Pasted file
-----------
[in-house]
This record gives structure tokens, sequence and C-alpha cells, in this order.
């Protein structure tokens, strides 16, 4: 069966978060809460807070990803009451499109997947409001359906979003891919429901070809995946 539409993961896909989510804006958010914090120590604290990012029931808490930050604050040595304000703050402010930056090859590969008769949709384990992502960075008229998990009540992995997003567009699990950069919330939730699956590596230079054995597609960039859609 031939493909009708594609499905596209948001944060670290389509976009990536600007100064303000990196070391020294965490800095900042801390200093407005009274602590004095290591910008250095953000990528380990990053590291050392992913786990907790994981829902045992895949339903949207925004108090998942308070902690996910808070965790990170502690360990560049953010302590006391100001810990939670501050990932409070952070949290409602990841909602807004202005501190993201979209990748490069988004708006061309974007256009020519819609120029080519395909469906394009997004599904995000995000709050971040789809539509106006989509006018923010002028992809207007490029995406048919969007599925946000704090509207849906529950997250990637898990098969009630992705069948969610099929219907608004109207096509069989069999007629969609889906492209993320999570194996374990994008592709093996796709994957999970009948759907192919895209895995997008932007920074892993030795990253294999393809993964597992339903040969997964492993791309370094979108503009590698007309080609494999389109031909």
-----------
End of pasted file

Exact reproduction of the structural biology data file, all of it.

[in-house]
This record gives structure tokens, sequence and C-alpha cells, in this order.
């Protein structure tokens, strides 16, 4: 069966978060809460807070990803009451499109997947409001359906979003891919429901070809995946 539409993961896909989510804006958010914090120590604290990012029931808490930050604050040595304000703050402010930056090859590969008769949709384990992502960075008229998990009540992995997003567009699990950069919330939730699956590596230079054995597609960039859609 031939493909009708594609499905596209948001944060670290389509976009990536600007100064303000990196070391020294965490800095900042801390200093407005009274602590004095290591910008250095953000990528380990990053590291050392992913786990907790994981829902045992895949339903949207925004108090998942308070902690996910808070965790990170502690360990560049953010302590006391100001810990939670501050990932409070952070949290409602990841909602807004202005501190993201979209990748490069988004708006061309974007256009020519819609120029080519395909469906394009997004599904995000995000709050971040789809539509106006989509006018923010002028992809207007490029995406048919969007599925946000704090509207849906529950997250990637898990098969009630992705069948969610099929219907608004109207096509069989069999007629969609889906492209993320999570194996374990994008592709093996796709994957999970009948759907192919895209895995997008932007920074892993030795990253294999393809993964597992339903040969997964492993791309370094979108503009590698007309080609494999389109031909």